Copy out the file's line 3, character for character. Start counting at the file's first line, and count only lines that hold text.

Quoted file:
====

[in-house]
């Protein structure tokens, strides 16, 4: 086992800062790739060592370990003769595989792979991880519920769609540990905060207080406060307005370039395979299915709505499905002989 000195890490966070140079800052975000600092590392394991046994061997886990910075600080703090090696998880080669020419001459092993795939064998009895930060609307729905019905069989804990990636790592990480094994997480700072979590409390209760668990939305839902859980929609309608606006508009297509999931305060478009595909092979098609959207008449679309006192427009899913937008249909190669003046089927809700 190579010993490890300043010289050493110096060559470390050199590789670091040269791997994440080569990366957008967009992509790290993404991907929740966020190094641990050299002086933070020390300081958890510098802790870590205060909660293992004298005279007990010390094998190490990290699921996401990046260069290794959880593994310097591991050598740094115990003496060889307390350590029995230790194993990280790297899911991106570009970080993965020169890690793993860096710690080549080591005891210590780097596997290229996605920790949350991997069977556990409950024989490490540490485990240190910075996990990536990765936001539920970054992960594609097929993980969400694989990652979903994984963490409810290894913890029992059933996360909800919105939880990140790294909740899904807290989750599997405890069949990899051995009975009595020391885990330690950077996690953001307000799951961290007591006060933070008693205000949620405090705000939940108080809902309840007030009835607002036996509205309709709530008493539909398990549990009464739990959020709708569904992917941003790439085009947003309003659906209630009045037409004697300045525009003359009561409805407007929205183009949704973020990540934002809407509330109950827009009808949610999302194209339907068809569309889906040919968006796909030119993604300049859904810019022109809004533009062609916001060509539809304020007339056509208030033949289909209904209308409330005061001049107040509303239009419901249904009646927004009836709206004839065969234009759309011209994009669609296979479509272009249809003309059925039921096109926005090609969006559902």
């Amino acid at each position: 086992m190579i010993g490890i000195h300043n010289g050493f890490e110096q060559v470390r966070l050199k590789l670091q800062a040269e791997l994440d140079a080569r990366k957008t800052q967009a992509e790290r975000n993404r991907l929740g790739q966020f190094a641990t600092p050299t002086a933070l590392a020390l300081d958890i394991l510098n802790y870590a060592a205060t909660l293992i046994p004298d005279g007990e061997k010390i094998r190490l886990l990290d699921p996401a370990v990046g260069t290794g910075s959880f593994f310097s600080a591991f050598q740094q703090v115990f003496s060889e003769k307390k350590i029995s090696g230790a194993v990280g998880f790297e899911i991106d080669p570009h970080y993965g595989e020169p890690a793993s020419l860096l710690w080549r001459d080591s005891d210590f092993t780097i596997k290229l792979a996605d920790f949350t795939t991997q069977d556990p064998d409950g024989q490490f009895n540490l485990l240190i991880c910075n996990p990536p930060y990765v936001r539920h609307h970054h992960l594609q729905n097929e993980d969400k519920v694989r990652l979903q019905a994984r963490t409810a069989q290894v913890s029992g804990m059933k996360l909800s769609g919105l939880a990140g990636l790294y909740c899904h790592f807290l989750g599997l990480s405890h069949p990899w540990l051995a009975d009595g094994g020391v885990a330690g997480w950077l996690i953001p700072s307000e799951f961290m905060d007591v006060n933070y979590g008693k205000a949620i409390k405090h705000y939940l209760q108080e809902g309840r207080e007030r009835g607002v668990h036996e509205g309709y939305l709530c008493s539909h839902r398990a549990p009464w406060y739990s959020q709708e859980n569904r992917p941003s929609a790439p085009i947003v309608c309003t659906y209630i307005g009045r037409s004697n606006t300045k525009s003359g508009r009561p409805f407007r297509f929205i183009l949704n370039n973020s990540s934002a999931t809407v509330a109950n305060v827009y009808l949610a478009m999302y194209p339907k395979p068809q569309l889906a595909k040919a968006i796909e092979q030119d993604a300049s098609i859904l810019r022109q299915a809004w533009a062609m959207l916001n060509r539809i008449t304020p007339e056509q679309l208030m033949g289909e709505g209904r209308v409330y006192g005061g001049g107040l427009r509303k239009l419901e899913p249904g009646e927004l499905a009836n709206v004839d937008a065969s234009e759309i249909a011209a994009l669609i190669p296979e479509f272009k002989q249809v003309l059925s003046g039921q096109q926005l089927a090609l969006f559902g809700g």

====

């Amino acid at each position: 086992m190579i010993g490890i000195h300043n010289g050493f890490e110096q060559v470390r966070l050199k590789l670091q800062a040269e791997l994440d140079a080569r990366k957008t800052q967009a992509e790290r975000n993404r991907l929740g790739q966020f190094a641990t600092p050299t002086a933070l590392a020390l300081d958890i394991l510098n802790y870590a060592a205060t909660l293992i046994p004298d005279g007990e061997k010390i094998r190490l886990l990290d699921p996401a370990v990046g260069t290794g910075s959880f593994f310097s600080a591991f050598q740094q703090v115990f003496s060889e003769k307390k350590i029995s090696g230790a194993v990280g998880f790297e899911i991106d080669p570009h970080y993965g595989e020169p890690a793993s020419l860096l710690w080549r001459d080591s005891d210590f092993t780097i596997k290229l792979a996605d920790f949350t795939t991997q069977d556990p064998d409950g024989q490490f009895n540490l485990l240190i991880c910075n996990p990536p930060y990765v936001r539920h609307h970054h992960l594609q729905n097929e993980d969400k519920v694989r990652l979903q019905a994984r963490t409810a069989q290894v913890s029992g804990m059933k996360l909800s769609g919105l939880a990140g990636l790294y909740c899904h790592f807290l989750g599997l990480s405890h069949p990899w540990l051995a009975d009595g094994g020391v885990a330690g997480w950077l996690i953001p700072s307000e799951f961290m905060d007591v006060n933070y979590g008693k205000a949620i409390k405090h705000y939940l209760q108080e809902g309840r207080e007030r009835g607002v668990h036996e509205g309709y939305l709530c008493s539909h839902r398990a549990p009464w406060y739990s959020q709708e859980n569904r992917p941003s929609a790439p085009i947003v309608c309003t659906y209630i307005g009045r037409s004697n606006t300045k525009s003359g508009r009561p409805f407007r297509f929205i183009l949704n370039n973020s990540s934002a999931t809407v509330a109950n305060v827009y009808l949610a478009m999302y194209p339907k395979p068809q569309l889906a595909k040919a968006i796909e092979q030119d993604a300049s098609i859904l810019r022109q299915a809004w533009a062609m959207l916001n060509r539809i008449t304020p007339e056509q679309l208030m033949g289909e709505g209904r209308v409330y006192g005061g001049g107040l427009r509303k239009l419901e899913p249904g009646e927004l499905a009836n709206v004839d937008a065969s234009e759309i249909a011209a994009l669609i190669p296979e479509f272009k002989q249809v003309l059925s003046g039921q096109q926005l089927a090609l969006f559902g809700g």